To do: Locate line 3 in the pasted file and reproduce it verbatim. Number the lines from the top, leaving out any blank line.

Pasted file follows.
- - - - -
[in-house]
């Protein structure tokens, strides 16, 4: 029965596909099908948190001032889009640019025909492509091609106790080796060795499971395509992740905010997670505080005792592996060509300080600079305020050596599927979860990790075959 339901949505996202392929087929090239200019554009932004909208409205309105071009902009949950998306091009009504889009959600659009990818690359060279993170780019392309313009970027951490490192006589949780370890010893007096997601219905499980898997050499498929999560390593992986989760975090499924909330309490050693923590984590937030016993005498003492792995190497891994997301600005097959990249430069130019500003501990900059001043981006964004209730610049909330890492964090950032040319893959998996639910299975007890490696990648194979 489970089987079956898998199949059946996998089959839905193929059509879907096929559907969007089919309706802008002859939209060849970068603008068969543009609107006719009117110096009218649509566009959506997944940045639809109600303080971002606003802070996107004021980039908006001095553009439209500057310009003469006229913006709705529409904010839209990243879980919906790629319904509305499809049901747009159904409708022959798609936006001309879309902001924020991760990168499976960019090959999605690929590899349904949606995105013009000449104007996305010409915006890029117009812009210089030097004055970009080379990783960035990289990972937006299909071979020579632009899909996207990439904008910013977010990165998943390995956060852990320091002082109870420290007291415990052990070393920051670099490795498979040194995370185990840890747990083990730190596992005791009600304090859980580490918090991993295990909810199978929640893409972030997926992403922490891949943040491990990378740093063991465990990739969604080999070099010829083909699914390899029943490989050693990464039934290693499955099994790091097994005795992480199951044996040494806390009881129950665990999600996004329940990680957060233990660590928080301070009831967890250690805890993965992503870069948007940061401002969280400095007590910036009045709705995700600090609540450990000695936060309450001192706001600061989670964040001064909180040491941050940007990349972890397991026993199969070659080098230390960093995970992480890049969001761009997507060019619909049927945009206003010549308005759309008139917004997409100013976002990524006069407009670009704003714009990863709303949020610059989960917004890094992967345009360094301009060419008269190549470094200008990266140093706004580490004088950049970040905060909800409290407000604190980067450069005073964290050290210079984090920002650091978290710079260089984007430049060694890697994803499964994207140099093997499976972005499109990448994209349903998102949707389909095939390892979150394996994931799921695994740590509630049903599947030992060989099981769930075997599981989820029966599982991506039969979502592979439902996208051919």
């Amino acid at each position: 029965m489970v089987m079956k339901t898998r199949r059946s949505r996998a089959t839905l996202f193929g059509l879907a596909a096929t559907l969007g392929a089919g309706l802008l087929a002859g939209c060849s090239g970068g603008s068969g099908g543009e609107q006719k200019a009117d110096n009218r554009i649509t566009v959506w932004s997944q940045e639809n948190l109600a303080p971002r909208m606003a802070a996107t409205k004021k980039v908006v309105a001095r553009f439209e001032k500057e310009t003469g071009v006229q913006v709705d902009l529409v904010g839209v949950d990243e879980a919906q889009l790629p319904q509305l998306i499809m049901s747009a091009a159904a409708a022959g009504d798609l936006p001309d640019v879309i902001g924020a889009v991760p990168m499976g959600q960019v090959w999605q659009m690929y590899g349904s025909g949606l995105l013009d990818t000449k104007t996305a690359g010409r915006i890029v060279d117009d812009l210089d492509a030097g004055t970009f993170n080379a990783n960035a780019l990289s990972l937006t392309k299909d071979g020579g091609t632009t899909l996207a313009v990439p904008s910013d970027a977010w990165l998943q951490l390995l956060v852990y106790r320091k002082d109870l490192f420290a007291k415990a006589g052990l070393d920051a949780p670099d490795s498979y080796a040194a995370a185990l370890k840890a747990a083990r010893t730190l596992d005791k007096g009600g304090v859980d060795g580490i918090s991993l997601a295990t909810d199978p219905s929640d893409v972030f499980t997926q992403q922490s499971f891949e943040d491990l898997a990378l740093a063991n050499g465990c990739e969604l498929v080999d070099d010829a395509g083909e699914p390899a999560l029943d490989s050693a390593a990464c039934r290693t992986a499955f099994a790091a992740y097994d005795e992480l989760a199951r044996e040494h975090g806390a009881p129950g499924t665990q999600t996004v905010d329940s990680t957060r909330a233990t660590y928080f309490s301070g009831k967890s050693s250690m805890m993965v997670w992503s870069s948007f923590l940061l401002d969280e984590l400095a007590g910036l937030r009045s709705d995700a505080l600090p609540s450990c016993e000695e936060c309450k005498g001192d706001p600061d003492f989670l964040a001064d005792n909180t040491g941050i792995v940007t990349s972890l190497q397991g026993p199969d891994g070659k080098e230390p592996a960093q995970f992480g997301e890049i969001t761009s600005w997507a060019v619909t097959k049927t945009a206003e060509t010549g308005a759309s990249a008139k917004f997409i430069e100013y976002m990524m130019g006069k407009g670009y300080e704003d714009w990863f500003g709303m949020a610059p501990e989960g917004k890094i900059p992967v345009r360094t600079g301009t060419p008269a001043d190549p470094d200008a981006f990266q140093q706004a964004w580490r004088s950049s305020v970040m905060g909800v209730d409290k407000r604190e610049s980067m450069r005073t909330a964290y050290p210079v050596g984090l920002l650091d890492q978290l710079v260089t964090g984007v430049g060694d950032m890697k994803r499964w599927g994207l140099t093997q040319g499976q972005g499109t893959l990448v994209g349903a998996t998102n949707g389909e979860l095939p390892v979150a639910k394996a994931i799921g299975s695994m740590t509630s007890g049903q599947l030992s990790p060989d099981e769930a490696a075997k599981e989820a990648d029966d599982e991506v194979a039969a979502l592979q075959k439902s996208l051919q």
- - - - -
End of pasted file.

């Amino acid at each position: 029965m489970v089987m079956k339901t898998r199949r059946s949505r996998a089959t839905l996202f193929g059509l879907a596909a096929t559907l969007g392929a089919g309706l802008l087929a002859g939209c060849s090239g970068g603008s068969g099908g543009e609107q006719k200019a009117d110096n009218r554009i649509t566009v959506w932004s997944q940045e639809n948190l109600a303080p971002r909208m606003a802070a996107t409205k004021k980039v908006v309105a001095r553009f439209e001032k500057e310009t003469g071009v006229q913006v709705d902009l529409v904010g839209v949950d990243e879980a919906q889009l790629p319904q509305l998306i499809m049901s747009a091009a159904a409708a022959g009504d798609l936006p001309d640019v879309i902001g924020a889009v991760p990168m499976g959600q960019v090959w999605q659009m690929y590899g349904s025909g949606l995105l013009d990818t000449k104007t996305a690359g010409r915006i890029v060279d117009d812009l210089d492509a030097g004055t970009f993170n080379a990783n960035a780019l990289s990972l937006t392309k299909d071979g020579g091609t632009t899909l996207a313009v990439p904008s910013d970027a977010w990165l998943q951490l390995l956060v852990y106790r320091k002082d109870l490192f420290a007291k415990a006589g052990l070393d920051a949780p670099d490795s498979y080796a040194a995370a185990l370890k840890a747990a083990r010893t730190l596992d005791k007096g009600g304090v859980d060795g580490i918090s991993l997601a295990t909810d199978p219905s929640d893409v972030f499980t997926q992403q922490s499971f891949e943040d491990l898997a990378l740093a063991n050499g465990c990739e969604l498929v080999d070099d010829a395509g083909e699914p390899a999560l029943d490989s050693a390593a990464c039934r290693t992986a499955f099994a790091a992740y097994d005795e992480l989760a199951r044996e040494h975090g806390a009881p129950g499924t665990q999600t996004v905010d329940s990680t957060r909330a233990t660590y928080f309490s301070g009831k967890s050693s250690m805890m993965v997670w992503s870069s948007f923590l940061l401002d969280e984590l400095a007590g910036l937030r009045s709705d995700a505080l600090p609540s450990c016993e000695e936060c309450k005498g001192d706001p600061d003492f989670l964040a001064d005792n909180t040491g941050i792995v940007t990349s972890l190497q397991g026993p199969d891994g070659k080098e230390p592996a960093q995970f992480g997301e890049i969001t761009s600005w997507a060019v619909t097959k049927t945009a206003e060509t010549g308005a759309s990249a008139k917004f997409i430069e100013y976002m990524m130019g006069k407009g670009y300080e704003d714009w990863f500003g709303m949020a610059p501990e989960g917004k890094i900059p992967v345009r360094t600079g301009t060419p008269a001043d190549p470094d200008a981006f990266q140093q706004a964004w580490r004088s950049s305020v970040m905060g909800v209730d409290k407000r604190e610049s980067m450069r005073t909330a964290y050290p210079v050596g984090l920002l650091d890492q978290l710079v260089t964090g984007v430049g060694d950032m890697k994803r499964w599927g994207l140099t093997q040319g499976q972005g499109t893959l990448v994209g349903a998996t998102n949707g389909e979860l095939p390892v979150a639910k394996a994931i799921g299975s695994m740590t509630s007890g049903q599947l030992s990790p060989d099981e769930a490696a075997k599981e989820a990648d029966d599982e991506v194979a039969a979502l592979q075959k439902s996208l051919q």